For nearly 150 years, Filipinos have been living and working in Australia. In fact, according to the Australian Bureau of Statistics in 2017, the number of overseas-born Filipinos in Australia had risen from 171,233 in 2011 to 232,386 in 2016. Filipinos are now one of the largest populations in Australia, with many choosing to pursue higher education before entering the workforce. Aside from better income and work possibilities, friendly locals and the ease of getting a Visa, there’s so much more that working in Australia can offer.
Here are a few things to keep in mind before making that big move to the Land Down Under:

1. Be ready for hot summers & cold winters.

When it’s summer in the south, it’s normally wet season in the north. Brisbane generally has a tropical climate, while Melbourne is known for having "four seasons in one day." It even snows so much in some parts of the country that you can actually ski there, while in other areas, the temperature can go as high as 40 degrees Celsius. Be prepared with the right attire to protect you from such extreme weather.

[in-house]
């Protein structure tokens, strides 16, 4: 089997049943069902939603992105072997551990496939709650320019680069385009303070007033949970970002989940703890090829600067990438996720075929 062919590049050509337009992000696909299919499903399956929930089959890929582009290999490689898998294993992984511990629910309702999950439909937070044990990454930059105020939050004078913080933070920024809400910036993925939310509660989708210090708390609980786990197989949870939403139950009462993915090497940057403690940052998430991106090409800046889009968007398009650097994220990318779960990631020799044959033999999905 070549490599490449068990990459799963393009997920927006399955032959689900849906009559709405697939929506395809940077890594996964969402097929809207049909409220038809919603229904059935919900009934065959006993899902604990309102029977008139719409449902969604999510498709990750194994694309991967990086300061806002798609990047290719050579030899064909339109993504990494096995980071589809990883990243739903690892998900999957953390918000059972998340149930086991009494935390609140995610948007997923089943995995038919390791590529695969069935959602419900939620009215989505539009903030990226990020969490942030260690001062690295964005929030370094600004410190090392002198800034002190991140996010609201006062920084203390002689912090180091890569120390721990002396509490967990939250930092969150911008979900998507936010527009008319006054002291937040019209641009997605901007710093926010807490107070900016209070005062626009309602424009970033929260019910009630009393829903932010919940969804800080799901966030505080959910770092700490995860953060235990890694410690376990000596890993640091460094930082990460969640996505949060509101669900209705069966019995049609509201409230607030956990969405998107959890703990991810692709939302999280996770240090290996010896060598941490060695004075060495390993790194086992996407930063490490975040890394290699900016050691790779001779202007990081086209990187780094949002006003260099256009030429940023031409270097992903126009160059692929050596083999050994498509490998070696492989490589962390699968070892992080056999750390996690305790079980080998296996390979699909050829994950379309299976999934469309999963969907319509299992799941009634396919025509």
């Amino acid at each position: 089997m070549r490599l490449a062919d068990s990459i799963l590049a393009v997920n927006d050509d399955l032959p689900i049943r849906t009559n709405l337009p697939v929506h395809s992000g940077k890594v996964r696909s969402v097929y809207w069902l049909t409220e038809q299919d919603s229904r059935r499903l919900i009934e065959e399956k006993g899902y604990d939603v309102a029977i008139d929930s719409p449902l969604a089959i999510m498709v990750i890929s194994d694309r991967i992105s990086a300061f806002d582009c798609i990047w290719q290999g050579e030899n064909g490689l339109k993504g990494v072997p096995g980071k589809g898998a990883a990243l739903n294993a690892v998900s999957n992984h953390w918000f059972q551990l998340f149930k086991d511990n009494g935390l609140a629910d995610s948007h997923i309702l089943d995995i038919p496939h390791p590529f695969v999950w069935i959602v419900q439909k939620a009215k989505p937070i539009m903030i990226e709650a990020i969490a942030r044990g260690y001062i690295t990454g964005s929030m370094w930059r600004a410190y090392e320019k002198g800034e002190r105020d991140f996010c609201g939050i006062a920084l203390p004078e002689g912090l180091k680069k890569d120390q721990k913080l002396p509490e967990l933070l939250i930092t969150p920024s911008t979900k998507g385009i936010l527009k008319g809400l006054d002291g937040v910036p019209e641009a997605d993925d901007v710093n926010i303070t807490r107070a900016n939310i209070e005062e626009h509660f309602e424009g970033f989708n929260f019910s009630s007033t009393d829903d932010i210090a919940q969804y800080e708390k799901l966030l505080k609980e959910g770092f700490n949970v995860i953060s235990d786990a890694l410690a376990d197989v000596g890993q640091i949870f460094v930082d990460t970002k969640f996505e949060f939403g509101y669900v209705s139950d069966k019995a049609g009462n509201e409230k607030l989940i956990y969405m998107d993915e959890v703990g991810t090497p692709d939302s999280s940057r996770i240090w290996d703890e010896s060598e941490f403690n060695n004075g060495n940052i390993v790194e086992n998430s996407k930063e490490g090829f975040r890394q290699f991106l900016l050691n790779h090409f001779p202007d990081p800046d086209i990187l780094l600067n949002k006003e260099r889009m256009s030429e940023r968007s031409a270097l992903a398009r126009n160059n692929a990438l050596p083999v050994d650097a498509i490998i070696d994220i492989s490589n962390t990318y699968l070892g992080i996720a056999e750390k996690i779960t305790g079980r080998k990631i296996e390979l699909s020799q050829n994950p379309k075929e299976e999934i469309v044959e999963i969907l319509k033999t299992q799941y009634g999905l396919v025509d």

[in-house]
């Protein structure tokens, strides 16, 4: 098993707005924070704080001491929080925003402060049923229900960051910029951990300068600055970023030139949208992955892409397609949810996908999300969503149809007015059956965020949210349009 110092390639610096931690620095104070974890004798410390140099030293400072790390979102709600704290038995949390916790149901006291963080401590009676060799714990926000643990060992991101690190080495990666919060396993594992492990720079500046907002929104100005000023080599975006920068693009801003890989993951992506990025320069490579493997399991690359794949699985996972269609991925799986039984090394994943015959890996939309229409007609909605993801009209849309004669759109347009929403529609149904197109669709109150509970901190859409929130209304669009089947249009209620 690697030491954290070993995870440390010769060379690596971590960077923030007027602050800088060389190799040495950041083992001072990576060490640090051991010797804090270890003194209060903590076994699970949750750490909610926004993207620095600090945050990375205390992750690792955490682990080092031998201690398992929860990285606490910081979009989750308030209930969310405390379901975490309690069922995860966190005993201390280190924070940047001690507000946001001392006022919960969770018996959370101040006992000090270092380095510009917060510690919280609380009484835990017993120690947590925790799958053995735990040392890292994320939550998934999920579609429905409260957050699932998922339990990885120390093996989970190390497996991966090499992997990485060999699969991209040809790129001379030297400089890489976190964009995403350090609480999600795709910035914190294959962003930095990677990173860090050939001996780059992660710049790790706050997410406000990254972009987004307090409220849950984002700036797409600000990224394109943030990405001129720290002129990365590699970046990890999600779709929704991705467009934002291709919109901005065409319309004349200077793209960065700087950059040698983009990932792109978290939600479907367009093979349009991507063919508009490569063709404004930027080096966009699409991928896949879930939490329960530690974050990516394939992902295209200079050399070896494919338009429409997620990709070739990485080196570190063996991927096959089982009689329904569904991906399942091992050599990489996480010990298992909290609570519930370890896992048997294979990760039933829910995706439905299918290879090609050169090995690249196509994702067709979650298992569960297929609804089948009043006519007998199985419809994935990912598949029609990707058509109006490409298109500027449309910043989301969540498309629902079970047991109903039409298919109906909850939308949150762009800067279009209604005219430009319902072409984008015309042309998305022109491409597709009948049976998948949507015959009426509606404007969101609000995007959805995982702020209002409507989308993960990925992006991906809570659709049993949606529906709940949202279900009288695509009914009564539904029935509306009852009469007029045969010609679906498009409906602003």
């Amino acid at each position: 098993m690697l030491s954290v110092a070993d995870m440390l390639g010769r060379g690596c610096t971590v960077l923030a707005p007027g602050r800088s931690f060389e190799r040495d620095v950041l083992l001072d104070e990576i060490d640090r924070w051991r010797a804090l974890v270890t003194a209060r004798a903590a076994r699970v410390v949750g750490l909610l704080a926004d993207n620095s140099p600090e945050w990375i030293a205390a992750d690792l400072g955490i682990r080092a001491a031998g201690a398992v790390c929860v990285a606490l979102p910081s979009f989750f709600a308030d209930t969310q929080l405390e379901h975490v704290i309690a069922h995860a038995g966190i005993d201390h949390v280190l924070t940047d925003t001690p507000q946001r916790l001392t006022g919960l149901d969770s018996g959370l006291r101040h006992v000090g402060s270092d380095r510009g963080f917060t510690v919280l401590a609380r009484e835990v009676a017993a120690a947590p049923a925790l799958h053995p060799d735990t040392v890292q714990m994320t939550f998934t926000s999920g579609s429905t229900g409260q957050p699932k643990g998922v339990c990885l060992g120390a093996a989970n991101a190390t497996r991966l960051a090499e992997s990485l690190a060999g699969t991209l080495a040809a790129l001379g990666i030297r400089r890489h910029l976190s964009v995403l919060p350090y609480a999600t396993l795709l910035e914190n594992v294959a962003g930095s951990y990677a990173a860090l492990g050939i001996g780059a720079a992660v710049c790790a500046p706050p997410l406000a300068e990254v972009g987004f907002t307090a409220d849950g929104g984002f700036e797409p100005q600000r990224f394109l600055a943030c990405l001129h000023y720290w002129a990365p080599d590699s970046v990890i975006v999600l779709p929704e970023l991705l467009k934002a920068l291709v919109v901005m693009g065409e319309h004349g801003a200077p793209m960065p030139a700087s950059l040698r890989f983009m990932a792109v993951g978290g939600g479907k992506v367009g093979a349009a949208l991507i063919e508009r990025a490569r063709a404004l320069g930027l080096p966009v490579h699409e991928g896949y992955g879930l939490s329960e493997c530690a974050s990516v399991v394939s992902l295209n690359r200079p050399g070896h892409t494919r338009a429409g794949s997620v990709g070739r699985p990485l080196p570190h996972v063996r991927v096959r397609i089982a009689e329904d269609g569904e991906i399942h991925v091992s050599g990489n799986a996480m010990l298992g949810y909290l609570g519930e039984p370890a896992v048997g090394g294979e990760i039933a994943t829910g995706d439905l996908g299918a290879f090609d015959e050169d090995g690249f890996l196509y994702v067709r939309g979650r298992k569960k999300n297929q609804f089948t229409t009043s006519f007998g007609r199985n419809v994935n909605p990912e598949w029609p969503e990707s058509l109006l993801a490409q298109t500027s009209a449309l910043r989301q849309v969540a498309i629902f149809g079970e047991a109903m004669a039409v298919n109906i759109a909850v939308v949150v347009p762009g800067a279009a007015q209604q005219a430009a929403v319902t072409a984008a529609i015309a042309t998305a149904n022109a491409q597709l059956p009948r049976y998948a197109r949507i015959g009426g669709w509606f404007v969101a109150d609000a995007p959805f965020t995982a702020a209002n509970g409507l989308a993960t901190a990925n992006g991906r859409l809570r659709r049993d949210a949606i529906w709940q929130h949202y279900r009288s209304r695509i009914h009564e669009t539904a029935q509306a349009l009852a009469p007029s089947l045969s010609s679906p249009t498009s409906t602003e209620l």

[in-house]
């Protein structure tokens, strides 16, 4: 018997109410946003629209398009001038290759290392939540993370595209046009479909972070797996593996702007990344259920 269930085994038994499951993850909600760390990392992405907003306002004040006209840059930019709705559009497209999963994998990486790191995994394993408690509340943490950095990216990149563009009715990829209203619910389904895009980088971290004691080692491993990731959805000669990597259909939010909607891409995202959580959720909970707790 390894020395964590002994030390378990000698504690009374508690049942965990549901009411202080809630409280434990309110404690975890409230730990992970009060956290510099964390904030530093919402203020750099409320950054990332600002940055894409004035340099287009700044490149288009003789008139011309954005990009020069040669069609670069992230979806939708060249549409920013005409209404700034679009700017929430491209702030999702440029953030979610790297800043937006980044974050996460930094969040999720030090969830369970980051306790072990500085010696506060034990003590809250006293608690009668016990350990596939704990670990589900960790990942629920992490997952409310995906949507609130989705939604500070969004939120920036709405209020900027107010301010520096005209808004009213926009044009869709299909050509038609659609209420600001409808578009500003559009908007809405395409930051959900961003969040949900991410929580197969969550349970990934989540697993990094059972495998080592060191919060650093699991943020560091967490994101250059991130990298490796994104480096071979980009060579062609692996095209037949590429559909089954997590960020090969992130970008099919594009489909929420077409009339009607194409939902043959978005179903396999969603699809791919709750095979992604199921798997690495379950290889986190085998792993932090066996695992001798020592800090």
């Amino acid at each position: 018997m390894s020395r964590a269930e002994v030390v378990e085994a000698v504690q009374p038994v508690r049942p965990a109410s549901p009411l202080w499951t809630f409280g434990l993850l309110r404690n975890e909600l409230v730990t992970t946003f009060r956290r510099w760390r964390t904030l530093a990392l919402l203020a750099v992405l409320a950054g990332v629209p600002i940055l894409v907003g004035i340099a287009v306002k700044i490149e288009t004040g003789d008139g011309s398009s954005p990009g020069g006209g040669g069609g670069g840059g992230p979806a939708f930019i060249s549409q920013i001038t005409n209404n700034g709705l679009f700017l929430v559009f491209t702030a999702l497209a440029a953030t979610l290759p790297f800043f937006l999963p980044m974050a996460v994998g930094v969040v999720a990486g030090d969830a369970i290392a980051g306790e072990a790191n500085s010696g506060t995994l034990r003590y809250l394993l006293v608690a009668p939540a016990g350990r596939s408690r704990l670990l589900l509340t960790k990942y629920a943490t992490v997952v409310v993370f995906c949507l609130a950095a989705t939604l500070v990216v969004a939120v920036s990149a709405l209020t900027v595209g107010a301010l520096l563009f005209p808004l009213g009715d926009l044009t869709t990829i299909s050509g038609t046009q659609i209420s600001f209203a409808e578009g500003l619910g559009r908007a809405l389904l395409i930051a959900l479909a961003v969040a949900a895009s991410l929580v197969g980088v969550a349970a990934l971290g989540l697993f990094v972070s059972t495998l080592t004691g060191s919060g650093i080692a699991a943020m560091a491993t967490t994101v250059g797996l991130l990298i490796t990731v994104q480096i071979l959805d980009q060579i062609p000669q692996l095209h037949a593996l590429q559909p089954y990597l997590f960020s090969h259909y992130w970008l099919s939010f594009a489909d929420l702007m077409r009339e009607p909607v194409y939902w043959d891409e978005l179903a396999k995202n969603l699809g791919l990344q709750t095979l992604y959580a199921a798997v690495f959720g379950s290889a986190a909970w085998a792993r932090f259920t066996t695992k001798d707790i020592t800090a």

2. Stay on the left side of the road at all times.

Aussies don't just drive on the left, they walk on the left as well. In fact, unless you're overtaking on an escalator, always keep left. It's not a crime to walk on the right, but people will think of you as odd, if you do. And while you're at it, be sure to be wary of jaywalking as Aussies are very strict with that rule. Between 2014 and 2017, over 10,000 New South Wales pedestrians were fined for jaywalking.

3. Learn their slang words.

English maybe the official language of Australia, but they use a lot of slang words that are not normally used by Filipinos. One example would be to, as a rule of thumb, chop the second half off any word and then add an 'o' or 'y' at the end. 'Afternoon' becomes 'arvo', 'ambulance' becomes 'ambo', 'U-turn' becomes 'yewy', 'firefighter' becomes 'firie.' It's difficult to get used to at the beginning, but you will eventually.

4. Manage your smoking habit (if you have one).

The Australian government prefer that their citizens don’t smoke, so they made it awfully expensive by charging USD$0.7 of tax per cigarette, which is one of the highest tobacco duties in the world. This tax is predicted to increase every September until 2020 by 12.5%, and eventually a pack of cigarettes may cost around USD$40. If you’re moving to Australia with a tobacco addiction, it might be best to cut back on smoking or quit it altogether.
Still wondering what life in Australia would be like? Be one step closer to making that dream a reality by applying to the latest POEA-licensed overseas jobs bound for Australia on